As San Franciscans prepare to vote next week on a measure that would decriminalize prostitution in their city, political rhetoric surrounding the issue is heating up. Whether Proposition K succeeds or fails, though, the timeless activities it addresses probably will continue to evolve in response to their changing context. Indeed, as Elizabeth Bernstein points out in Temporarily Yours: Intimacy, Authenticity, and the Commerce of Sex, postindustrial economic and cultural conditions are spawning rapid and unforeseen changes in commercialized sex. Bernstein explains how sex workers in cities such as San Francisco, Amsterdam, and Stockholm are increasingly paid to offer their clients an erotic experience rooted in the performance of authentic connection–a far cry from an expedient exchange of cash for sexual relations.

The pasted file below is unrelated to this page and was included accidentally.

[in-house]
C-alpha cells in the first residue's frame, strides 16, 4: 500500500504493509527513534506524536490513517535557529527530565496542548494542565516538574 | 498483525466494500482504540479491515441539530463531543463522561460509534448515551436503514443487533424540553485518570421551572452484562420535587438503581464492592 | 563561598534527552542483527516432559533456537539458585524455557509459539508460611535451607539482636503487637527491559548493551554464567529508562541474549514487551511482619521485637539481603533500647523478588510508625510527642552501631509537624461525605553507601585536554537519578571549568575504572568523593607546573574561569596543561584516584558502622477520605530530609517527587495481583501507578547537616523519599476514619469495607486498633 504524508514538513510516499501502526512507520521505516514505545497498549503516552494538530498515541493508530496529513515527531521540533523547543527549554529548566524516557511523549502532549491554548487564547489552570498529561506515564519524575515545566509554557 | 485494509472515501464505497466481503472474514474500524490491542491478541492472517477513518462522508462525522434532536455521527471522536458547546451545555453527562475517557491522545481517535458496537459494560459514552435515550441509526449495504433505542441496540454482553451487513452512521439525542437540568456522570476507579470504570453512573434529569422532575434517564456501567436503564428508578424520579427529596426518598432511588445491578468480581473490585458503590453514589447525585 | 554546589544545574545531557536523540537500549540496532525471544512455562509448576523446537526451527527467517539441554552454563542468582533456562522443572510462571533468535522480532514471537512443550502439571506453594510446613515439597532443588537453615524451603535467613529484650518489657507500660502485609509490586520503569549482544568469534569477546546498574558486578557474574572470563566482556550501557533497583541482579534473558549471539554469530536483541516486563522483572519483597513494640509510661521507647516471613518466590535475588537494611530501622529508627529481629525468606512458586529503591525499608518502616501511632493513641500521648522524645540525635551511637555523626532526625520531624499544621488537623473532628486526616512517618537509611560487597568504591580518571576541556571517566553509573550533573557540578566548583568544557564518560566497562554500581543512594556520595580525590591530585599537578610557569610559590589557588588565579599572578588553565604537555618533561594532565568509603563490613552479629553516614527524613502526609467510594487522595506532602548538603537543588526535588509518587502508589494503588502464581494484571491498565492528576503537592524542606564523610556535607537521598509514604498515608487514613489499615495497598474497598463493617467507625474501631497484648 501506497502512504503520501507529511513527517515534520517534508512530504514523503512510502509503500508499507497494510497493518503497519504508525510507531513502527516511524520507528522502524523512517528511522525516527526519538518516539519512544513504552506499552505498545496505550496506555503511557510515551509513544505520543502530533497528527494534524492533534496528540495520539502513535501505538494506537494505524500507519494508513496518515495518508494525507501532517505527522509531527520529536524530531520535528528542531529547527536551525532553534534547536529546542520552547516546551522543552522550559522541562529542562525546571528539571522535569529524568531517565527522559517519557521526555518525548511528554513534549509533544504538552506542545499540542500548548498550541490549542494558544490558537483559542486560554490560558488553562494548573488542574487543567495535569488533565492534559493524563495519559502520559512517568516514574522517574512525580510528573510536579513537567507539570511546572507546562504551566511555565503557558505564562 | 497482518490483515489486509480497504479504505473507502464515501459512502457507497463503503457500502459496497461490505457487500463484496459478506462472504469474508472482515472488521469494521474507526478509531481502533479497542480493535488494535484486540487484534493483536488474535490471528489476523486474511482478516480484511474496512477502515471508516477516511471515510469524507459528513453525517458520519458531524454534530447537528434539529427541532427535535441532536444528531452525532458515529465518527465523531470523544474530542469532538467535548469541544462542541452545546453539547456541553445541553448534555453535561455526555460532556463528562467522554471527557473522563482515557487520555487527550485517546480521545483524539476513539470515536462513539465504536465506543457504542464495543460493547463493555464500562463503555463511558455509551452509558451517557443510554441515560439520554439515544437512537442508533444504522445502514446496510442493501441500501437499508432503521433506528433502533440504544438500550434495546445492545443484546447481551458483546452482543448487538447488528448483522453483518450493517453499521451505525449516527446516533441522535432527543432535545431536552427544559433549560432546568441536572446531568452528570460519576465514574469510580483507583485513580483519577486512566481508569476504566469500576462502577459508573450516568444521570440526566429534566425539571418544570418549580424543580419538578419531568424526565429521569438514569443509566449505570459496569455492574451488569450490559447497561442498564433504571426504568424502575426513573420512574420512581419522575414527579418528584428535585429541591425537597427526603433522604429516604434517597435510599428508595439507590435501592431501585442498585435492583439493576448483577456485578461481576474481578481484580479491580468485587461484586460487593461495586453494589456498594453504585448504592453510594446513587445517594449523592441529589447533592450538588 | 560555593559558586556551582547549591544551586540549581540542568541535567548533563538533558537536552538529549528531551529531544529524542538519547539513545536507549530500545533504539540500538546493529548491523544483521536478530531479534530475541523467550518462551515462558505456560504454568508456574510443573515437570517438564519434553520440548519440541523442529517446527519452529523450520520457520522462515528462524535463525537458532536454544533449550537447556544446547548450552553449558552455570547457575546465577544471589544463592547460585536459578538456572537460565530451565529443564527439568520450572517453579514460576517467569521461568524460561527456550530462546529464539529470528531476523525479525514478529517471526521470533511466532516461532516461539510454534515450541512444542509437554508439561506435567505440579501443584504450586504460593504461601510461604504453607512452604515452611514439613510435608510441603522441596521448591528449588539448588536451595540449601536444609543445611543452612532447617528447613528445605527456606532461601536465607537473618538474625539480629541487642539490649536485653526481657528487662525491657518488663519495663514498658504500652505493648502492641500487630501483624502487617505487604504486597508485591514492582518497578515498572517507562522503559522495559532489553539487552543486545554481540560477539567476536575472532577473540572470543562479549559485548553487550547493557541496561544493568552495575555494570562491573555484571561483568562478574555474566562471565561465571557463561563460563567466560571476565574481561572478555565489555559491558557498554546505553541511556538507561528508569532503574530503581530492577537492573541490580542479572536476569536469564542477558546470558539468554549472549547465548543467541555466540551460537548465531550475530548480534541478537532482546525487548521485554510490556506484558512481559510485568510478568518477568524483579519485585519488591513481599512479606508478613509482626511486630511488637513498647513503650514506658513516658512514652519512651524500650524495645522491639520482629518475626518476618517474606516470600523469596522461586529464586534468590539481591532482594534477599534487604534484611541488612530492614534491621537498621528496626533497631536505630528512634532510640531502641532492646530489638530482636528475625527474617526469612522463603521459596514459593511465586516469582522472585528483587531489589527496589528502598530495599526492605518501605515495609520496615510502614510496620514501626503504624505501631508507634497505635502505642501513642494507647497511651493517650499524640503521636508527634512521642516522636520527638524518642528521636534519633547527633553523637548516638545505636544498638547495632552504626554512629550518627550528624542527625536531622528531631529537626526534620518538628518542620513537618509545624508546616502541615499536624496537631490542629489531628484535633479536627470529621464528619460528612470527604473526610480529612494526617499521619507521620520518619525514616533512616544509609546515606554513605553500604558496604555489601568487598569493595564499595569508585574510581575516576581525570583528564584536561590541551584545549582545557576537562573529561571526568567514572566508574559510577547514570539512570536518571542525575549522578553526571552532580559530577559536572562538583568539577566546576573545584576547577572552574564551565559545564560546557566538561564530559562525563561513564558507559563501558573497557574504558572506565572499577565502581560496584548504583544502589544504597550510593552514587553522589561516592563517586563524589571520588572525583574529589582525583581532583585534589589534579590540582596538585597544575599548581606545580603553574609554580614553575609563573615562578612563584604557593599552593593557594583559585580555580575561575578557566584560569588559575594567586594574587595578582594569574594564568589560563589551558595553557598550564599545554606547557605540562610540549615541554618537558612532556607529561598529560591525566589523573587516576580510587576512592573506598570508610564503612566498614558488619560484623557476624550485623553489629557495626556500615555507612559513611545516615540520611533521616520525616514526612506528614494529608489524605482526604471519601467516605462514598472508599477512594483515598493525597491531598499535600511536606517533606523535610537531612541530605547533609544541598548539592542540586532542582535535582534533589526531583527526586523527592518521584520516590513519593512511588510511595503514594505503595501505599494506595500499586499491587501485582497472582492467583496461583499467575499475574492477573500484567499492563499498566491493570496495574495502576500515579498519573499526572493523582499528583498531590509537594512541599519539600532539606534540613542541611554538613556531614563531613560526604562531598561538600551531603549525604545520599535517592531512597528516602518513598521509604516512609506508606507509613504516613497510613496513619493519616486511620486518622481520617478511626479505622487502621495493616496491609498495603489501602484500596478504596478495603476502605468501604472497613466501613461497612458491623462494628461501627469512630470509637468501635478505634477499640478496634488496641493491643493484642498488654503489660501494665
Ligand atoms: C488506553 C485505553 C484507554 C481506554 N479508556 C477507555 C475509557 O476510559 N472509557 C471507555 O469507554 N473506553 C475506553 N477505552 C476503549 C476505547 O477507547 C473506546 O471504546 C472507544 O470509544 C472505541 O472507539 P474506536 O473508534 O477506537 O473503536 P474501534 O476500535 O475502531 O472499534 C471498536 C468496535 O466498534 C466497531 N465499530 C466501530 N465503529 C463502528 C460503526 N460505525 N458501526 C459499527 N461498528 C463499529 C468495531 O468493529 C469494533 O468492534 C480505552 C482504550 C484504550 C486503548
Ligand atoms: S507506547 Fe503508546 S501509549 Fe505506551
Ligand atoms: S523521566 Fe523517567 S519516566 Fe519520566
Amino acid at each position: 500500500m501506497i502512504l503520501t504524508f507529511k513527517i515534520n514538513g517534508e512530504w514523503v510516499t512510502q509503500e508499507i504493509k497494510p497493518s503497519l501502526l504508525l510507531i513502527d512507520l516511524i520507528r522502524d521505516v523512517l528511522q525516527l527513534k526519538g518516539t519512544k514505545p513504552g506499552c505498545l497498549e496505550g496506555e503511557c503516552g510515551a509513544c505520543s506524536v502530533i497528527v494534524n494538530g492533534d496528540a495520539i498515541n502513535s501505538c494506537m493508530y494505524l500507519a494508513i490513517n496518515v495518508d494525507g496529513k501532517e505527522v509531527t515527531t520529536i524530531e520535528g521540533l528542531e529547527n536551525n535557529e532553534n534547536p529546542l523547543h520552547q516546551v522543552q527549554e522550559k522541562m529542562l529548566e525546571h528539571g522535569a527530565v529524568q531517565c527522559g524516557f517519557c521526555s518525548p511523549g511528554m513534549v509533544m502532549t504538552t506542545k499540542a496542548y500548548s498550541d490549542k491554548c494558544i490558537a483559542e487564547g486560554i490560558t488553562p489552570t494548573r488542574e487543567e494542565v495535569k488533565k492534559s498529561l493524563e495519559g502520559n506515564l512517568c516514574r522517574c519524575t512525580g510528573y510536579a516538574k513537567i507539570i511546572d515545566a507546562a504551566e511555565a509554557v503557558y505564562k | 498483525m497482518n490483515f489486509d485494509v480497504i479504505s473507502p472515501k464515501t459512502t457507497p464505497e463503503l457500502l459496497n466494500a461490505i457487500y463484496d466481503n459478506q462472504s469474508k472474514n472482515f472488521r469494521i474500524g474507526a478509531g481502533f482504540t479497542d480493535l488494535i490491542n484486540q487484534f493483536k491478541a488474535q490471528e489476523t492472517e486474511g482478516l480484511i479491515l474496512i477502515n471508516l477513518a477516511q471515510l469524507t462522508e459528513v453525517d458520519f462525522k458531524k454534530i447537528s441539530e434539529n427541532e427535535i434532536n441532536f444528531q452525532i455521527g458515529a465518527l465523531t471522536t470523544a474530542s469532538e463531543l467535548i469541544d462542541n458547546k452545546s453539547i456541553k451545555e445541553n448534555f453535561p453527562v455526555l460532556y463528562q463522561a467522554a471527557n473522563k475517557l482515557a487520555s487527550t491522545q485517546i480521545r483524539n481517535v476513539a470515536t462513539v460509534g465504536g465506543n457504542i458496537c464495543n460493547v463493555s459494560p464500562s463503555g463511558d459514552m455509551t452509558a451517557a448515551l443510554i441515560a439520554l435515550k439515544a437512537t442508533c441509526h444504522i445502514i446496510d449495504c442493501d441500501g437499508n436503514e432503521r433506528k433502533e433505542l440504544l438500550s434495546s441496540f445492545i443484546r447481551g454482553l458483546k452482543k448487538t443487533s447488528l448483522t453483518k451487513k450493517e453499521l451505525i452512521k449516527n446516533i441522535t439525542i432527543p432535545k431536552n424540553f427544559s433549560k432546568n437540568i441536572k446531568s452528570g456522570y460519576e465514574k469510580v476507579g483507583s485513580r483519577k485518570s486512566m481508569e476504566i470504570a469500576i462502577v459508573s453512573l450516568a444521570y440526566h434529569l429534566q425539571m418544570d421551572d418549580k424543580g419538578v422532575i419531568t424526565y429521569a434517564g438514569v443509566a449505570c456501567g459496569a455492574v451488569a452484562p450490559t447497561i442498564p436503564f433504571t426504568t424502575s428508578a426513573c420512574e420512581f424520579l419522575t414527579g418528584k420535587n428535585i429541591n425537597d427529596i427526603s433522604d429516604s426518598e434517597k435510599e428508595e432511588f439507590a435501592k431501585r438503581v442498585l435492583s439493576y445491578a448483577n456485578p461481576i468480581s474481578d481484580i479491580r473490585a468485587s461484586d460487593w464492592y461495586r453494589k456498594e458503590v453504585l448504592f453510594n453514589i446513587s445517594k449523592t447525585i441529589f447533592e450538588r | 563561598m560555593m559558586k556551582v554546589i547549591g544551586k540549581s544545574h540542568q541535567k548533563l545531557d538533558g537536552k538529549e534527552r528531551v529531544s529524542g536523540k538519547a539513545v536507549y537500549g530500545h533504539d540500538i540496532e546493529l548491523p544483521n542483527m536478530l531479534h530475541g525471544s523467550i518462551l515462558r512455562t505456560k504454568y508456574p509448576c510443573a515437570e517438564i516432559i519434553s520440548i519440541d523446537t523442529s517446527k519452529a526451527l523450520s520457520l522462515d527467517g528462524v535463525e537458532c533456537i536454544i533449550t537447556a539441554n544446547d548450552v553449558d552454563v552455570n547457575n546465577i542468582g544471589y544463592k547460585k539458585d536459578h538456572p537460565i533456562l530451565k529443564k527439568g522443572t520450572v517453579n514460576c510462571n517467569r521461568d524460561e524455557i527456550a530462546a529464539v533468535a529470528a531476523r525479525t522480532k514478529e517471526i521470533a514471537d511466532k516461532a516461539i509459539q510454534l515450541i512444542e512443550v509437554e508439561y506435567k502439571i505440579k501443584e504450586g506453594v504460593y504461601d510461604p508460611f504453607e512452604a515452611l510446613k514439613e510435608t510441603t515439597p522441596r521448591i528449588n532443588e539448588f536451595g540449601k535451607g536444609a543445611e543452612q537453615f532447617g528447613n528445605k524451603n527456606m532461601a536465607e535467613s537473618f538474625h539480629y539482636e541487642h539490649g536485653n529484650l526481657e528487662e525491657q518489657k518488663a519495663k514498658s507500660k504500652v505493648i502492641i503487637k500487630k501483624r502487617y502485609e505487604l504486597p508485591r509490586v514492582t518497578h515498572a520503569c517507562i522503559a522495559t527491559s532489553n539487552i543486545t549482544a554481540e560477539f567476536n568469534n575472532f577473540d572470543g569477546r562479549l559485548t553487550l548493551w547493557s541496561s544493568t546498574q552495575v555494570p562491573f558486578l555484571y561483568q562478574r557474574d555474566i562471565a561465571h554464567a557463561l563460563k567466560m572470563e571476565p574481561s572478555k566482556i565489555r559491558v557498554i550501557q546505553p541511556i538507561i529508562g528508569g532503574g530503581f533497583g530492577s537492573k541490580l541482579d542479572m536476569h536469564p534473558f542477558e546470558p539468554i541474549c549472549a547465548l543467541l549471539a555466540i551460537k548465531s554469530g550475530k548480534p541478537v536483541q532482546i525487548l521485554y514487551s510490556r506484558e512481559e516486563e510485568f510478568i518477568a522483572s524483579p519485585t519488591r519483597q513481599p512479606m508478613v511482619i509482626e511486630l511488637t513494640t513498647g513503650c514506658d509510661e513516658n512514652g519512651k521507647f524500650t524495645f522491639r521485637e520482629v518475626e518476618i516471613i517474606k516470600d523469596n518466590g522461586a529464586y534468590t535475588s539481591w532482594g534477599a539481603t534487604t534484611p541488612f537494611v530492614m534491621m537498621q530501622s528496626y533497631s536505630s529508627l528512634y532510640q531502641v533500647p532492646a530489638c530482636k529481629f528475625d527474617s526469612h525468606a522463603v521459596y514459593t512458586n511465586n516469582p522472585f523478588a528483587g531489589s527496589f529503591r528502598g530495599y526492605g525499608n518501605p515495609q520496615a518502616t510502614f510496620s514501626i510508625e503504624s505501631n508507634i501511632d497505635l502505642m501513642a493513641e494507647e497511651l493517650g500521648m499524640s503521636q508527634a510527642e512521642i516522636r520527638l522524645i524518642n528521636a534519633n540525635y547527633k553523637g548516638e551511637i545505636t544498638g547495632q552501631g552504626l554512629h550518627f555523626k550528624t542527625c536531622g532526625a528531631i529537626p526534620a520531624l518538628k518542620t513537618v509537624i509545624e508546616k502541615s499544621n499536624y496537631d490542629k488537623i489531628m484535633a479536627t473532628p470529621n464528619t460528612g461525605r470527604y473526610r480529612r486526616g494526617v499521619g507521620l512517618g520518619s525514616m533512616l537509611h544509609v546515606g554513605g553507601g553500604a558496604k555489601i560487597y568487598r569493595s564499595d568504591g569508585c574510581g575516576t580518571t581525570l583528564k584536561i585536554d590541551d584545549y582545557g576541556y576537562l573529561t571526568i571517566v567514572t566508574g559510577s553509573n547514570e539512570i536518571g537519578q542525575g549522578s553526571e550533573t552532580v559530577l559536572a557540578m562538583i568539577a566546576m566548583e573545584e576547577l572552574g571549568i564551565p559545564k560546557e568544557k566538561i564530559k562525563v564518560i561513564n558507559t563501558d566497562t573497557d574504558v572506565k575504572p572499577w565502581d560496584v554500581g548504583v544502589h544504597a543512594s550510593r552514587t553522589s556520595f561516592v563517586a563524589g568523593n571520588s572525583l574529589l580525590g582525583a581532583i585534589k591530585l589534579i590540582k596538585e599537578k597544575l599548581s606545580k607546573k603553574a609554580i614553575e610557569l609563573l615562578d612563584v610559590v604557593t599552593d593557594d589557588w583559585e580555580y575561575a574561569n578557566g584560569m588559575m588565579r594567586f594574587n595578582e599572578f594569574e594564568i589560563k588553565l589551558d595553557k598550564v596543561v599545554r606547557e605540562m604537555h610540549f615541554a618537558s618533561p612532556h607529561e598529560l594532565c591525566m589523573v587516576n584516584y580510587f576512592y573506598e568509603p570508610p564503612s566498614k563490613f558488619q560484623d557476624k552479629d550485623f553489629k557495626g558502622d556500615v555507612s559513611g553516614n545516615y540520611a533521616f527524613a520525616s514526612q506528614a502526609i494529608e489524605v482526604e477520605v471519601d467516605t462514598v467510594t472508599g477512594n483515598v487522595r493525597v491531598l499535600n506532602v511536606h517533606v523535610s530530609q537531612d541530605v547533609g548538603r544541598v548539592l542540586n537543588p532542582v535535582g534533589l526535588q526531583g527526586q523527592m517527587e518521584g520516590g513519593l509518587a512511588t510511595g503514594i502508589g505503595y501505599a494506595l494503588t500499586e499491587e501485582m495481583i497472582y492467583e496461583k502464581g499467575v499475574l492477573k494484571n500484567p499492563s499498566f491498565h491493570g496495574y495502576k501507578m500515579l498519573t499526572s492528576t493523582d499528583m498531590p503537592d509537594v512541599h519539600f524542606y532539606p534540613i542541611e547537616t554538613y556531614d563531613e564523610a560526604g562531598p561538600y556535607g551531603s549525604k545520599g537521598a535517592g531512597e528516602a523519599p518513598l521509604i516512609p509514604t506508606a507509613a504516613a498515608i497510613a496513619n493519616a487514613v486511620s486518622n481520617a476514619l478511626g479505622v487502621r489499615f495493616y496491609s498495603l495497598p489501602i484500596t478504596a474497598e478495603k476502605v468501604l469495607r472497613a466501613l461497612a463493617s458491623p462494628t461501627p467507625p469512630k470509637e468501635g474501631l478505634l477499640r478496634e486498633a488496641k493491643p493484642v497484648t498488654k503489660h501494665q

Dirty Money, a CNBC documentary scheduled to premier next week, cites Bernstein’s insightful analysis in its exploration of the kind of high-end prostitution that made headlines earlier this year when former New York Governor Eliot Spitzer was caught making arrangements to meet with a prostitute. CNBC’s interviews with journalists and high-end sex workers dovetail with Bernstein’s powerful argument that contemporary sex markets embody a cultural moment in which the boundaries between intimacy and commerce—and between public and private life—have been radically redrawn.